‘We’ll miss you Jack’ - Collett and Sons’ longest-serving employee dies

Jack Hughes with David CollettJack Hughes with David Collett
Jack Hughes with David Collett
Halifax firm Collett and Sons say their longest-serving employee John Hughes will be sadly missed after his death.

Mr Hughes, known as Jack, was Collett & Sons’ longest serving employee with 57 years under his belt.

He left St. Marys school, Gibbet Street, Halifax in 1942 when he was 15 years old and got his first job was working at S.Whitely & Co, Cotton Mill on Hanson Lane, Halifax where he stayed for arond a year.

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He was then offered a job by James Murgatroyd, who was a cattle dealer and resided at Moorfield Farm, Wainstalls, Halifax. The job was to all intents a ‘farm hand’ job which included mucking out the mistal and general farm duties,

Jack Hughes at his retirement party in 1992Jack Hughes at his retirement party in 1992
Jack Hughes at his retirement party in 1992

but he was soon involved in going to the cattle markets with James.

Eventually James Murgatroyd bought a car, even though he couldn’t drive himself and relied on Jack to drive it.

James Murgatroyd engaged local cattle wagon owners such as Saxtons of Outlane and Clifford Gibson from Hipperholme, who eventually sold his transport license to Robinsons of Triangle. Jack was then left solely to buy and sell cattle on behalf of James Murgatroyd to various farms and markets within approximately 150 miles radius of Halifax.

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Then in 1962 James Murgatroyd sold Moorfield farm at Wainstalls to Richard Collett (the grandfather of the current Collett Transport business owners) who let Jack Hughes and James Murgatroyd continue to do their cattle dealing until James died a few years later.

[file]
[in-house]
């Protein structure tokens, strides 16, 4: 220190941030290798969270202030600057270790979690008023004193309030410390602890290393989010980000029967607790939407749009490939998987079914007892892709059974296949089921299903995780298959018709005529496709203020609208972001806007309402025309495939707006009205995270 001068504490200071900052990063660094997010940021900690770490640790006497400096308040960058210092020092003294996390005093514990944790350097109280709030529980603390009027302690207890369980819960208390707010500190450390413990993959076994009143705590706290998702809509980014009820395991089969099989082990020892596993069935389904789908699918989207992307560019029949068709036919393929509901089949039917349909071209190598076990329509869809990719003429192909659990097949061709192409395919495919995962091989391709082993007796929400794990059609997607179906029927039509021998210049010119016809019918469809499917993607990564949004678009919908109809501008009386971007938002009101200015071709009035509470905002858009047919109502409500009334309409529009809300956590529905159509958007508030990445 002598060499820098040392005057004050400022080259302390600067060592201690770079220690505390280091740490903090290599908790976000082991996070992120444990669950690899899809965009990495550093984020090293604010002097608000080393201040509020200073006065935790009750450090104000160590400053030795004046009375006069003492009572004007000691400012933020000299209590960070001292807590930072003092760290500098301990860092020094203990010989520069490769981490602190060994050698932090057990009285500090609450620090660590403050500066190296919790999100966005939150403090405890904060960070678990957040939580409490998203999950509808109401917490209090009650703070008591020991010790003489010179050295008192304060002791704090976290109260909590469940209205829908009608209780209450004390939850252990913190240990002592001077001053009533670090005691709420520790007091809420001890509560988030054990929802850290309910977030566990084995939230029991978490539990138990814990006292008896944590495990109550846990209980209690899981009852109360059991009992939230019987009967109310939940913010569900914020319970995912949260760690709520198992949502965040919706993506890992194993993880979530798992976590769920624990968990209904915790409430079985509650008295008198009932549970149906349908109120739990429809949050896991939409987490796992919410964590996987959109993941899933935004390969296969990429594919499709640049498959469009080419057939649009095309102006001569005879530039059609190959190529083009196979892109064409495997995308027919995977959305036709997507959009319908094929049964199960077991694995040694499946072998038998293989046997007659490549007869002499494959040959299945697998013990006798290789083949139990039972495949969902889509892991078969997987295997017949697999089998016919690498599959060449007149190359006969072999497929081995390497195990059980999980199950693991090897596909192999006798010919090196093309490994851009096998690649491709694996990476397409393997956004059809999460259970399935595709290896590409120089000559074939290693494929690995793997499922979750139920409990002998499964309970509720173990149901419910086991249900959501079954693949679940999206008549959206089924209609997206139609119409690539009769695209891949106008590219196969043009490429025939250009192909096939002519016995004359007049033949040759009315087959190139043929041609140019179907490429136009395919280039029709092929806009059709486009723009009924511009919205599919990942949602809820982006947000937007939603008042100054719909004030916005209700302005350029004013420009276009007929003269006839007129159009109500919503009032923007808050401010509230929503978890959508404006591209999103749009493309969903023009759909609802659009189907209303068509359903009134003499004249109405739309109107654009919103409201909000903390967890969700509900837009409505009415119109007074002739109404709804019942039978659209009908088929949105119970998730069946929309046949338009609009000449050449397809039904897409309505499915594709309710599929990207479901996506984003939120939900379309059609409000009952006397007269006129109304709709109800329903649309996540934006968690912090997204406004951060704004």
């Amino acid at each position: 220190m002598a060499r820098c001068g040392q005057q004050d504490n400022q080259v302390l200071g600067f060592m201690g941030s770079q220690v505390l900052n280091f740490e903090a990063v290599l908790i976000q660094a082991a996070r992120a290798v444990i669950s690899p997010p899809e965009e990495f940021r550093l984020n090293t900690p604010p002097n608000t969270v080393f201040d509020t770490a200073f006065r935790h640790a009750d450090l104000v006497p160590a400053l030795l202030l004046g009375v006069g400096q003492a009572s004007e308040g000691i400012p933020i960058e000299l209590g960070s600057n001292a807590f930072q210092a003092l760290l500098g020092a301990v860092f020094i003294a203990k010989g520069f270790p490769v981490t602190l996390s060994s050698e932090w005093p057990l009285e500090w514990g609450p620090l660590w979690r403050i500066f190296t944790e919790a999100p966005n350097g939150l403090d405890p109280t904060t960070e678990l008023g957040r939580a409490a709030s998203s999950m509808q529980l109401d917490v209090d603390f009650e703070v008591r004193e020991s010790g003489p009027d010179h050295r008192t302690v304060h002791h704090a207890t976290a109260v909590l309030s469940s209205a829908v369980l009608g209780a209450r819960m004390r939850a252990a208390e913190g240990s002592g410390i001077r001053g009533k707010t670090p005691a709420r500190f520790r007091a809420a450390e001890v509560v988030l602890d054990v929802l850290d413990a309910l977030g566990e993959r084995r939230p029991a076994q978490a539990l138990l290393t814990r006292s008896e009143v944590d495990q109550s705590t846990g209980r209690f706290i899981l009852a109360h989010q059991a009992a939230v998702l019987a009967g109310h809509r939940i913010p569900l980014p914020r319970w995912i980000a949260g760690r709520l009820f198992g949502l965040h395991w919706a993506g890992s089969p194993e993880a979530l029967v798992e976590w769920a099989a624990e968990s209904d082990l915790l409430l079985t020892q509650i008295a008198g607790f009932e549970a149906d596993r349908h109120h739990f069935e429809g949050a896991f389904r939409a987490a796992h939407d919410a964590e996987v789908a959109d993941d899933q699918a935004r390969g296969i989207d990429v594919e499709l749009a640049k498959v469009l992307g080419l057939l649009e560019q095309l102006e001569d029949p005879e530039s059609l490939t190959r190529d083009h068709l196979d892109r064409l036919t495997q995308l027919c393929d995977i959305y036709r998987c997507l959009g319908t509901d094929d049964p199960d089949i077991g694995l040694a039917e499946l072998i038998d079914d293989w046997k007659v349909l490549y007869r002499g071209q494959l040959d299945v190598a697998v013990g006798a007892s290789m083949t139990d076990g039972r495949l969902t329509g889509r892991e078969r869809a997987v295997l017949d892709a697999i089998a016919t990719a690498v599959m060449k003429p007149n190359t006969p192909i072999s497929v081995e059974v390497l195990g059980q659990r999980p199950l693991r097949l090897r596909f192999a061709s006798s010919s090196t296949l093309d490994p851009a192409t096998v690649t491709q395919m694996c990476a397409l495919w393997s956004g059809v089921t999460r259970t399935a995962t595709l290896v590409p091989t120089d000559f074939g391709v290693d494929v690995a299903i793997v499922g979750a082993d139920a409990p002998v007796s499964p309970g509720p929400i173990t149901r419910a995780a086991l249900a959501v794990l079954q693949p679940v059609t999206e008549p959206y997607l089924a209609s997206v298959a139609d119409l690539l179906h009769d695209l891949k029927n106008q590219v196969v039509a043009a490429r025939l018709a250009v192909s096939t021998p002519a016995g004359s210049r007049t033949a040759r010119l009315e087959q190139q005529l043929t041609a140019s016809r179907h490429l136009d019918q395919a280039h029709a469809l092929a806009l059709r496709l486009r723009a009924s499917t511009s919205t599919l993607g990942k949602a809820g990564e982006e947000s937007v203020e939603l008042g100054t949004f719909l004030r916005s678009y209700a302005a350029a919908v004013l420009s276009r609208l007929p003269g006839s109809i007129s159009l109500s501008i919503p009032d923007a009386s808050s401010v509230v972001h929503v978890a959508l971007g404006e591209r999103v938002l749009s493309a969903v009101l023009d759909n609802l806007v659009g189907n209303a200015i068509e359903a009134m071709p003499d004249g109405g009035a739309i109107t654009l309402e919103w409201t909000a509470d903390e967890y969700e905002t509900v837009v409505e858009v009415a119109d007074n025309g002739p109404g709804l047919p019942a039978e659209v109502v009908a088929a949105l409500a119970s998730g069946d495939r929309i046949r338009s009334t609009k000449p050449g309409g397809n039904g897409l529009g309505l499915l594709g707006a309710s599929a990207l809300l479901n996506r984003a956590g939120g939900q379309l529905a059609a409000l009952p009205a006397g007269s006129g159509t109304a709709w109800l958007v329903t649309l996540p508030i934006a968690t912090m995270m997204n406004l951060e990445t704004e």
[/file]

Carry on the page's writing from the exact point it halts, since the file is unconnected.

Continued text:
By 1963 Jack Hughes was also being employed by Richard Collett to drive one of their milk wagons on the daily milk runs and Jack obtained his HGV class 3 driving license.

Then in the early 1970’s Collett was also transporting engineered products for local business like Wm. Asquith, T.Bibby and Dragonware at Elland, plus bales of wool and fibre across Halifax, Bradford and Huddersfield between scourers, dyers and finishers etc for customers like Bradford Waste Pulling and Pennine Fibres of Denholme. Chemicals were also carried for Aquaspersions of Hebden Bridge. Jack was engaged in all of this work.

From the mid 70’s onwards, Collett became a Limited company and was growing and Jack was still driving the trucks faithfully across Great Britain. Apart for a break of six months in the 70’s where some health issues arose, where Jack

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was then engaged in the office and away from manual work, until he was fit and strong enough to continue, Jack continued as a driver until his ‘official’ retirement in January 1992.

Collett arrange a retirement party at the Imperial Crown in Halifax for all current and numerous ex-employees, but the following Monday morning Jack reported for duty. Faced with this tricky situation, it was easy to continue to employ Jack as a ‘second man’ who would sit in the cab with the drivers when transporting abnormal loads, which is a legal obligation when doing this type of work.

Jack continued as a second man for approximately five years at which point it was agreed that he should start to take things a little easier being over 70 years old. So a new position of sandwich boy was created, and for over 20 years

Jack had the daily task of taking the sandwich order from office staff in Halifax, collecting the sandwiches and distributing them around the office.

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“Jack has been a constant in our lives and everyone knows him as being part of the family as well as the fixtures and fittings of our company,” said David Collett, Managing Director of Collett & Sons Ltd.

“It is with great sadness that we announce Jack’s passing and he will be sadly missed throughout the company.”

Jack’s funeral will take place on Friday at 1.30pm at Mount Tabor Methodist church, followed by burial at Christchurch, Pellon.

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